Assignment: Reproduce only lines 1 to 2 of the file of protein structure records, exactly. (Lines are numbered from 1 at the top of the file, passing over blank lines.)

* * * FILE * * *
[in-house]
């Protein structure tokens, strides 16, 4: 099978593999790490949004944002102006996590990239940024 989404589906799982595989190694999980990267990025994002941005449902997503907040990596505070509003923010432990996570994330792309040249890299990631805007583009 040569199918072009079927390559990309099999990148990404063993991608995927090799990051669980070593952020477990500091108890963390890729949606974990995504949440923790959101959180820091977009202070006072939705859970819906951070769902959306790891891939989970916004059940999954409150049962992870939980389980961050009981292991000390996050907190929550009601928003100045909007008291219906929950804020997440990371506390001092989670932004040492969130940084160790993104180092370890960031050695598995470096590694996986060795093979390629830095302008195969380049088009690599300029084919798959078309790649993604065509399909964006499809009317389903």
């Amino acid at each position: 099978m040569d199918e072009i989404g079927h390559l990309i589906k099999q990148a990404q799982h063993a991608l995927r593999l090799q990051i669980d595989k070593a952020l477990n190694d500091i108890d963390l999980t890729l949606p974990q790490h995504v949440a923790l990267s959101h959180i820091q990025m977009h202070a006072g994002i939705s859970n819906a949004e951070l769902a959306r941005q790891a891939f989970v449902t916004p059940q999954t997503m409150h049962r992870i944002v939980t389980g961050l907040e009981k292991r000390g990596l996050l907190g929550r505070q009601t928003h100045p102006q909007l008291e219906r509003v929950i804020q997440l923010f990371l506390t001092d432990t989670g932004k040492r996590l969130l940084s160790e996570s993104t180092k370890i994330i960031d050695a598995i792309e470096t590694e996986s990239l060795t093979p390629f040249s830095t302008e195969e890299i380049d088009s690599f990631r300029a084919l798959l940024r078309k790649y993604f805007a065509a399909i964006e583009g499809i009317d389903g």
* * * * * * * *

[in-house]
């Protein structure tokens, strides 16, 4: 099978593999790490949004944002102006996590990239940024 989404589906799982595989190694999980990267990025994002941005449902997503907040990596505070509003923010432990996570994330792309040249890299990631805007583009 040569199918072009079927390559990309099999990148990404063993991608995927090799990051669980070593952020477990500091108890963390890729949606974990995504949440923790959101959180820091977009202070006072939705859970819906951070769902959306790891891939989970916004059940999954409150049962992870939980389980961050009981292991000390996050907190929550009601928003100045909007008291219906929950804020997440990371506390001092989670932004040492969130940084160790993104180092370890960031050695598995470096590694996986060795093979390629830095302008195969380049088009690599300029084919798959078309790649993604065509399909964006499809009317389903």